OK. Maybe you're one of the millions of Americans who attended college but never had a chance to finish. And you have dozens or scores or hundreds of credits just sitting there that don't quite add up to a degree. The University of Wisconsin system has introduced an alternative way to finish your degree by earning credits based on what you already know. It's the so-called Flex Option.
Lauren Henderson goes everywhere with her service dog Phoebe — to the grocery store, Disneyland, the beach. For Henderson, who used to be paralyzed, her 100 pound, lumbering Saint Bernard is a necessity.
An actor who lives in Malibu, Calif., Henderson uses her dog for stability and balance. And if she falls, Phoebe helps pull her back on her feet.
"She's basically like a living walker," Henderson says.
The other day, I was interviewing an economist who studies the effect college majors have on peoples' income. He was telling me that women often make decisions that lead them to earn less than they otherwise might.
Women are overrepresented among majors that don't pay very well (psychology, art, comparative literature), and underrepresented in lots of lucrative majors (most fields in engineering).
For sportswriters the fattest target has always been the America's Cup. It's too easy. It's like all those political writers who make fun of vice presidents and think they're being original. Sportswriters have been going har-de-har-har about the America's Cup even long before one of their wags said it was like watching paint dry. Or like watching grass grow. One or the other. Maybe both.
Last week, Sony Corporation announced a new line of high-end audio components that promise to deliver a better online audio experience. The announcement comes amid growing evidence that music fans are tired of the crappy sound they hear on their portable music players. Case in point is the success of Cookie Marenco's business of selling super high-definition music downloads.
A debate is taking place in Iowa over the ability of people who are legally or completely blind to carry guns in public. The issue stems from a 2011 change in the state's gun permit rules, allowing visually impaired people to carry firearms in public.
There are a lot of operas that end with heroines on their deathbeds, singing one glorious aria before they die. That's what happens at the end of Anna Nicole, the controversial new work that New York City Opera is presenting at the Brooklyn Academy of Music in September. But the company's artistic director and general manager, George Steel, says it could also be City Opera's last gasp.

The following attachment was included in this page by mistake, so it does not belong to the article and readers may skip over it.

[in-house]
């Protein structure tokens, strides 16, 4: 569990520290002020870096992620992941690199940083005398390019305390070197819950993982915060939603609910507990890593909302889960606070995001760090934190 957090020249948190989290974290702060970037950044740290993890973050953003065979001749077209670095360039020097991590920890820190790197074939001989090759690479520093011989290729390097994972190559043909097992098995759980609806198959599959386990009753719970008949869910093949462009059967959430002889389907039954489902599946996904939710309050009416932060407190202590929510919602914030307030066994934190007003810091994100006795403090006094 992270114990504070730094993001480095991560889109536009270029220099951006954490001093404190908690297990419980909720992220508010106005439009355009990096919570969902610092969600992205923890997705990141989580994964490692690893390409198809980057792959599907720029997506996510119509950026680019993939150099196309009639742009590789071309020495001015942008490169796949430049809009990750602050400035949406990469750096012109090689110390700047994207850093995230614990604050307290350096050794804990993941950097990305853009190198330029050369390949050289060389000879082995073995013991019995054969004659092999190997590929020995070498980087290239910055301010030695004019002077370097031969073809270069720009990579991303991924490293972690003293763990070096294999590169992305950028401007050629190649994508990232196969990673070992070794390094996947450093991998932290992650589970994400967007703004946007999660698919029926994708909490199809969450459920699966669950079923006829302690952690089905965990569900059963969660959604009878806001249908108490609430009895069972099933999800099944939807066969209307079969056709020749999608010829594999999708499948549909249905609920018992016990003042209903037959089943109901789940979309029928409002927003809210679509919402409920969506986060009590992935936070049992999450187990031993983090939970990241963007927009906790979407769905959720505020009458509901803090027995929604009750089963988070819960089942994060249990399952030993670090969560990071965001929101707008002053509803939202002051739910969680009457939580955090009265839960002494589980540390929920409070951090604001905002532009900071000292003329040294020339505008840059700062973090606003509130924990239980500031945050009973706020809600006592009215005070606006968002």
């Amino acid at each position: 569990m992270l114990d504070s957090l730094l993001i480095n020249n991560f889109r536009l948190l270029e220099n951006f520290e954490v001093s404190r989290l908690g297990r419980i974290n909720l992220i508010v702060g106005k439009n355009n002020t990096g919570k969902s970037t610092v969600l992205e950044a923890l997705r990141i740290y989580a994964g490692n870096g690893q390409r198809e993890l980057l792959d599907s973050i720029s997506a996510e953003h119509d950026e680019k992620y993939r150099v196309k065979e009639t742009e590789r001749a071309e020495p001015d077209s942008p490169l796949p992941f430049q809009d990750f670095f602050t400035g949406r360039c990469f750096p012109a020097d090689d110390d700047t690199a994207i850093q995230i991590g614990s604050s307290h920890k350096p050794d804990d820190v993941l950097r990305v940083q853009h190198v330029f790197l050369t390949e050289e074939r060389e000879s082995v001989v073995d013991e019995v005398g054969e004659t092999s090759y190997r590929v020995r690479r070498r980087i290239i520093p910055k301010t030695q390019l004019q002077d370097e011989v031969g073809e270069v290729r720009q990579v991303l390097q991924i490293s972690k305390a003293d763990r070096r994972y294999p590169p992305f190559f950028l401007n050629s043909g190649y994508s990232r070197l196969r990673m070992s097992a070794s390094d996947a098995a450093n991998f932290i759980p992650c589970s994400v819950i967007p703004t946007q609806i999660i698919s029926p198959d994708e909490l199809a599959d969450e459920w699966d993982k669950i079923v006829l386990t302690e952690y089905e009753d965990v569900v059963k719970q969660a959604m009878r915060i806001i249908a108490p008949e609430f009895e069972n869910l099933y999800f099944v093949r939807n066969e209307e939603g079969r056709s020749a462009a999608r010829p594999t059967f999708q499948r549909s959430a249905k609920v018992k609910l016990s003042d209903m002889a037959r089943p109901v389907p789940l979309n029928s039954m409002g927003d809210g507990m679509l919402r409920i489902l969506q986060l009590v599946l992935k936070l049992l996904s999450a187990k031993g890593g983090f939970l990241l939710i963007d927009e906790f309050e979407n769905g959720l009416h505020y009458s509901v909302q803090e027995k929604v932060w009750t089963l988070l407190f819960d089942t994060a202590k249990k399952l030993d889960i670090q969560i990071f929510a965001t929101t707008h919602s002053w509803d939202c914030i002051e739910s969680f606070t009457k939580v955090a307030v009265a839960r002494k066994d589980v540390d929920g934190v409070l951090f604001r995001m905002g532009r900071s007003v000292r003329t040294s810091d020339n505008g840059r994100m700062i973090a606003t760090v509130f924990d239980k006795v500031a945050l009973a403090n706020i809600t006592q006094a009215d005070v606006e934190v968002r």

Seriously, if you were being attacked by zombies, you might yell out the word f- - -! But no one does on The Walking Dead. When it comes to language in this golden age of basic cable dramas, the rules are idiosyncratic and unclear.
"It's so arbitrary, hon," says Kurt Sutter. "It's just basically people in suits making up the rules."
The U.S. and its allies await details of Russia's proposal to place Syria's chemical weapons arsenal under UN supervision. Meanwhile, senior Obama administration officials are continuing to press for congressional approval of a potential military strike against the Bashar al-Assad regime for its alleged use of chemical weapons in August.
This is ALL THINGS CONSIDERED from NPR News. I'm Robert Siegel.
AUDIE CORNISH, HOST:
And I'm Audie Cornish. Apple unveiled two new phones today. One of them, the iPhone 5C, is a lower-priced phone aimed at customers in the developing world. The other, a high-end model, comes with a fingerprint scanner called Touch ID. Now, the unveiling comes as the company faces pressure on several fronts - from rival phone makers, and from Wall Street investors clamoring for breakthrough products.
The International Olympic committee (IOC) has elected a new president, Thomas Bach of Germany. He assumes leadership of an organization that faces criticism over politics, costs and what some view as its insular approach to which sports are offered during the games. The new president succeeds Jacques Rogge, who lead the IOC for 12 years.
How feasible is the task of taking control of Syria's chemical arsenal? Could the Organization for the Prohibition of Chemical Weapons, the body that implements the Chemical Weapons Convention, do it with confidence?
We're going to ask Amy Smithson, who is senior fellow at the James Martin Center for Nonproliferation Studies. Welcome to the program.